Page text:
Through his signature kaleidoscopic approach, Boratto delivers an album built as a far-reaching hub-and-spoke system, broadly inclusive as can be. From the opening cut, 'The Walker' - hot on the trail of Tears For Fears 'Elemental' (one of Boratto’s "favourite 80's bands") - to the hi-NRG euphoria of 'Forgotten' and its pounding tech alter ego 'Forgive Me'. "I was going into 2 different directions", Boratto says; "the typical “indie- electronic-rock” Boratto kind of production like “It’s Majik” or “Like You” and a much more techno approach." He goes on, "I decided to split them into two twin sister songs. When I play live I always put these two songs together."
The Brazilian Producer further embraces the pop-friendly essence of his past work on tracks like 'The Phoenix', featuring vocalist Nathan Berger, and 'Overload', both melding acidulous synthlines with laser-precise breaks, vox hooks and drops calibrated for extended radio and club use, although sieved through his distinctive rainbow-hued musical prism. For the symbolists out there, the album's pared-down closer '618' duration accidentally happens to equate the proportions of the said pentagram. "Coincidence?" Boratto questions, and capsulises, "not so ufanista and supporter of Brazilian neo-concretism, but I guess the brazilian sculptor Lygia Clark also inspired me a lot. Not the meaning of her sculptures, but the shape of the hinge of most of her work. I’ve wanted to transmit the scientific pentagram’s point of view. It’s not a religious kind of thing."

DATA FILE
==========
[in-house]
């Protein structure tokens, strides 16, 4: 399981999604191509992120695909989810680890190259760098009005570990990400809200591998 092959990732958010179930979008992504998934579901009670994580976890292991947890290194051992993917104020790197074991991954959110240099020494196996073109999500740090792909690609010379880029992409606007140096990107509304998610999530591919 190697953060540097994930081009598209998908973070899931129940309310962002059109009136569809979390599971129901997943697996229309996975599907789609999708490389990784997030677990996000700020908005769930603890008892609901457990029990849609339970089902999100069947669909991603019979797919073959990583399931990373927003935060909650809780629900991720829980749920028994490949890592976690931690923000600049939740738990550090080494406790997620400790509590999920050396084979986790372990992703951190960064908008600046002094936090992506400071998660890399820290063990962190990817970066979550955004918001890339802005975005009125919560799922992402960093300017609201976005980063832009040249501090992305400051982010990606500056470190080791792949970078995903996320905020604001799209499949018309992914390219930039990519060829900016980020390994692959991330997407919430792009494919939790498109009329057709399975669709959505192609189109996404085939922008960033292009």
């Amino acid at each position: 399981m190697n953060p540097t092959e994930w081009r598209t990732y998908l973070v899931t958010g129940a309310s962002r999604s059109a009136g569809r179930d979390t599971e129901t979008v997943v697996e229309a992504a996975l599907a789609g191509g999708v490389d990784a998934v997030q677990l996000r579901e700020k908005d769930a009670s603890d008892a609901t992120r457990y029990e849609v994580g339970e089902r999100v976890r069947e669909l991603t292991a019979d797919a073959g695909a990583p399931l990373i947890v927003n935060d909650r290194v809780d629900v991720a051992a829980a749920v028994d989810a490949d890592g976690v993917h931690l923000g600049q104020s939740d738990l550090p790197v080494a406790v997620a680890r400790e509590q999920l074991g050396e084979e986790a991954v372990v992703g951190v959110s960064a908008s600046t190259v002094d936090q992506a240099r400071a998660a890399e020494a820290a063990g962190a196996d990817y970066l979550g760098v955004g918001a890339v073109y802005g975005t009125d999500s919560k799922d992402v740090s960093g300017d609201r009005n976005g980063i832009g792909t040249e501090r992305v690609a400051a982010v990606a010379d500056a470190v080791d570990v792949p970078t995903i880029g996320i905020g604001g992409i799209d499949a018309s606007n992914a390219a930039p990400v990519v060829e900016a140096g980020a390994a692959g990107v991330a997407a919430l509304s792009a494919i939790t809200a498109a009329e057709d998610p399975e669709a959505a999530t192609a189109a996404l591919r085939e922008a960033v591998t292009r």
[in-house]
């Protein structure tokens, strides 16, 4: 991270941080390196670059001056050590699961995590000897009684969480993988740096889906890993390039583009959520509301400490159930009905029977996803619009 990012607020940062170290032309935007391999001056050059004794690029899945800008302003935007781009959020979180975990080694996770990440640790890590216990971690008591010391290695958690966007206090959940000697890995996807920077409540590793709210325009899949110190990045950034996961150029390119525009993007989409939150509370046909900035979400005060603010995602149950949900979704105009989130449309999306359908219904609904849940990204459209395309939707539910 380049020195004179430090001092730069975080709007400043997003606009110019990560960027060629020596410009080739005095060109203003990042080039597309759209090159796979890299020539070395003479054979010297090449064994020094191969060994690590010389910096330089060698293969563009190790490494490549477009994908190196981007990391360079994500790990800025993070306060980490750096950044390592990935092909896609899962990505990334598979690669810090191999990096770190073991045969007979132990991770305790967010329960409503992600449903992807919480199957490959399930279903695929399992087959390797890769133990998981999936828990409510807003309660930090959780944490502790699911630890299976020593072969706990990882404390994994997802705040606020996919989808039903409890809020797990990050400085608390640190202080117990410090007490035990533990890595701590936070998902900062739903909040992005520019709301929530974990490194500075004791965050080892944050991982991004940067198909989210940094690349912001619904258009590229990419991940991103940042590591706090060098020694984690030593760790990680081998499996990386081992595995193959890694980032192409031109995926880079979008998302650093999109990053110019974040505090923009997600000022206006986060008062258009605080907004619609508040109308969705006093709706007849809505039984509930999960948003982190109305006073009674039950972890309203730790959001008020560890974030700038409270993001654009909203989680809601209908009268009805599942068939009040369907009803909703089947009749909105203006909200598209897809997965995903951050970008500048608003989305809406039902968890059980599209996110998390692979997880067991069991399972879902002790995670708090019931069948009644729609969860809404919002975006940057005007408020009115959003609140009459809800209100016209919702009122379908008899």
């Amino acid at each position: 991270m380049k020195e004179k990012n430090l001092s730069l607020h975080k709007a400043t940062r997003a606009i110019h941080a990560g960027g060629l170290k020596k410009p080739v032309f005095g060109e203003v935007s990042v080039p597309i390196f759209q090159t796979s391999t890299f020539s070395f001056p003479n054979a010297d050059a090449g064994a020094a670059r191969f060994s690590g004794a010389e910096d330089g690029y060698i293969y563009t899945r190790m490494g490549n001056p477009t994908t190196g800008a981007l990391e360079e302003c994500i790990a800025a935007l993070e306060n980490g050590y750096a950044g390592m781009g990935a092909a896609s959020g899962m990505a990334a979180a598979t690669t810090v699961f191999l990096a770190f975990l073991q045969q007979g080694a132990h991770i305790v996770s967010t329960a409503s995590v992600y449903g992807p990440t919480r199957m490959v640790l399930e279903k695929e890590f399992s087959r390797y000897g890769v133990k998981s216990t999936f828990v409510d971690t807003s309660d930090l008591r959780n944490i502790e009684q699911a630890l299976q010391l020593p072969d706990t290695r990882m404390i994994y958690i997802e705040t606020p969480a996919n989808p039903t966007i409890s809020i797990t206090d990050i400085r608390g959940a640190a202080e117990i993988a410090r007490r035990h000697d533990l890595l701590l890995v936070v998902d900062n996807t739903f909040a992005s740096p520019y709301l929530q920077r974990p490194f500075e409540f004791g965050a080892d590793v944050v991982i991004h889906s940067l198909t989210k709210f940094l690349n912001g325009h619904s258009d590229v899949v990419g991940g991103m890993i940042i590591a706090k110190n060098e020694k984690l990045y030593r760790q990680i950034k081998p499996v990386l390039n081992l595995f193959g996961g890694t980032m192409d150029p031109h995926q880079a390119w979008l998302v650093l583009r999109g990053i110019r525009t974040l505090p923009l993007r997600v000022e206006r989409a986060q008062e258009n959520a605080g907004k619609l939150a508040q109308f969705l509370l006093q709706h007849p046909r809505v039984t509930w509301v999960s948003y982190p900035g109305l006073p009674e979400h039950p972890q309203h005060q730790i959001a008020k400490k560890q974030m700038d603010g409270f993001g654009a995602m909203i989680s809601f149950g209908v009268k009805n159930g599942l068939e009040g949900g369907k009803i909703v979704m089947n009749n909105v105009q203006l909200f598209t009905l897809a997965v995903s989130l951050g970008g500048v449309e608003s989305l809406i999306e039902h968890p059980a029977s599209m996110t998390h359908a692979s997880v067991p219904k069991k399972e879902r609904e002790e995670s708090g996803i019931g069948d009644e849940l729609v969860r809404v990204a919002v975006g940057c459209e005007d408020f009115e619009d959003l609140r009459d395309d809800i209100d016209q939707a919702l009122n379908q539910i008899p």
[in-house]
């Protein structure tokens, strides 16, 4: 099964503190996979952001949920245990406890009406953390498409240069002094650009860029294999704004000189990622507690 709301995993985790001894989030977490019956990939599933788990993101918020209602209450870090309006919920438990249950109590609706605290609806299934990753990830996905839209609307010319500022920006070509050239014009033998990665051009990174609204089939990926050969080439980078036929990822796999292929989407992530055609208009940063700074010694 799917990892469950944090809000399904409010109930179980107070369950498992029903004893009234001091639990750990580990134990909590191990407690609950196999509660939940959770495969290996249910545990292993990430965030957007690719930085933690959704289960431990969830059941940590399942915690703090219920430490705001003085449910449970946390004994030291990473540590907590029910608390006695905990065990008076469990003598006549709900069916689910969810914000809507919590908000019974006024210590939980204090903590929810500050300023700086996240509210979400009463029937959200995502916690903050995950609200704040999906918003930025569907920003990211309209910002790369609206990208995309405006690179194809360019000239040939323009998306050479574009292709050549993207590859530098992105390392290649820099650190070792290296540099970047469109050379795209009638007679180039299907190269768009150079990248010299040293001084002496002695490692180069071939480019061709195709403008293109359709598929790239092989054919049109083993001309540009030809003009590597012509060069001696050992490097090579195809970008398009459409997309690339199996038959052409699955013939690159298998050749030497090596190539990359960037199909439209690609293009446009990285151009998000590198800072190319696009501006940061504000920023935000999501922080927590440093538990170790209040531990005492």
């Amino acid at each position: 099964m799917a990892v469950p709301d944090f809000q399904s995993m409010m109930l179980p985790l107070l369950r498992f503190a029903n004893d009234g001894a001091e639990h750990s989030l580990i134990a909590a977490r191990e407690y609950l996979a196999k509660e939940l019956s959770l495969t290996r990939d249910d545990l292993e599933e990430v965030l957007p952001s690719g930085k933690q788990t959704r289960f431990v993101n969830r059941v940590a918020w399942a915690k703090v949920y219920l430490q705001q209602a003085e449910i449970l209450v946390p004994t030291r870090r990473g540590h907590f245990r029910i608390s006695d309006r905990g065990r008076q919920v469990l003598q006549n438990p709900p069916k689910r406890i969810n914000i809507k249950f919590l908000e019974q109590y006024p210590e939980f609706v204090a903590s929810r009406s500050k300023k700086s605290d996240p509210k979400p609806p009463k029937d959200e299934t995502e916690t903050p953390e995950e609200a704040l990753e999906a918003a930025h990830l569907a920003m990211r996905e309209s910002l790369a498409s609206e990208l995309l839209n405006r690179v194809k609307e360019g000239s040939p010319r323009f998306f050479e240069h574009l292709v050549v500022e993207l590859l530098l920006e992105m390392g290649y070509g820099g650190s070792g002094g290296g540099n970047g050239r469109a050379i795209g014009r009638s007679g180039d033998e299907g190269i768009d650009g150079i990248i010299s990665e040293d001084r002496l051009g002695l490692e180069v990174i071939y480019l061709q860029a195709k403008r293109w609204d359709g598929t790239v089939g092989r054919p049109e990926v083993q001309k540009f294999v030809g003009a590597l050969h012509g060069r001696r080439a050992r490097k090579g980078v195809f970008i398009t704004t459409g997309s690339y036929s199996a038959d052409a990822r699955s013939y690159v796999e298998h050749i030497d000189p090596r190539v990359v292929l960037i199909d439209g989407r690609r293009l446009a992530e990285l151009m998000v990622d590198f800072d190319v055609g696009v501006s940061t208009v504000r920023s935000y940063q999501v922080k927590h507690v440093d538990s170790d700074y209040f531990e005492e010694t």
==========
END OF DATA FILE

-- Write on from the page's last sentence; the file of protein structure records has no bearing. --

Whereas 'Spur' (a field-tested 808 and 909-heavy "purist track", "very, very old school" Boratto insists) and 'Alcazar' are sheer smooth-edged four-to- the-floor epics, the album also shares its lot of startling moments, such as with the John Barry'esque 'Scene 2' (with a hint of Amon Tobin, 'Easy Muffin' style, throw in) and its refined string-laden buildup, 100% fitted for a 007 opening credit sequence; or with 'Hallucination' (feat B.T.) and the further James Holden-ish title-track 'Pentagram' (think 'The Idiots Are Winning'); "one of those exercises I did when I got my Buchla modular synth" Boratto analyses, "I think I’ve used more then 30 different snares, with different delays and reverbs. The whole song is alive". And so is 'Pentagram' in its entirety: alive and definitely just as manifold and hopeful as its architectonics are the stuff of science and dreams all at once.